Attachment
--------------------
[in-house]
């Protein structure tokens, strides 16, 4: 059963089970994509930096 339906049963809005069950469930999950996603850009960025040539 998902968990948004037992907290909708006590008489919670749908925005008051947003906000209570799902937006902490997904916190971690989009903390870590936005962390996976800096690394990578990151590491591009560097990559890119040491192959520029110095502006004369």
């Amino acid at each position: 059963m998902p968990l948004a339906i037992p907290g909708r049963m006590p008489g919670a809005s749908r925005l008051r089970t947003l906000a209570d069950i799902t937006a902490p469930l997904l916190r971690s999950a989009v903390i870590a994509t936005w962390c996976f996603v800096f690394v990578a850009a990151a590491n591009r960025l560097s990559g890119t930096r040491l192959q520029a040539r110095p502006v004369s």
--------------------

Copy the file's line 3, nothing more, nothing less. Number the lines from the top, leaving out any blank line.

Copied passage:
């Amino acid at each position: 059963m998902p968990l948004a339906i037992p907290g909708r049963m006590p008489g919670a809005s749908r925005l008051r089970t947003l906000a209570d069950i799902t937006a902490p469930l997904l916190r971690s999950a989009v903390i870590a994509t936005w962390c996976f996603v800096f690394v990578a850009a990151a590491n591009r960025l560097s990559g890119t930096r040491l192959q520029a040539r110095p502006v004369s």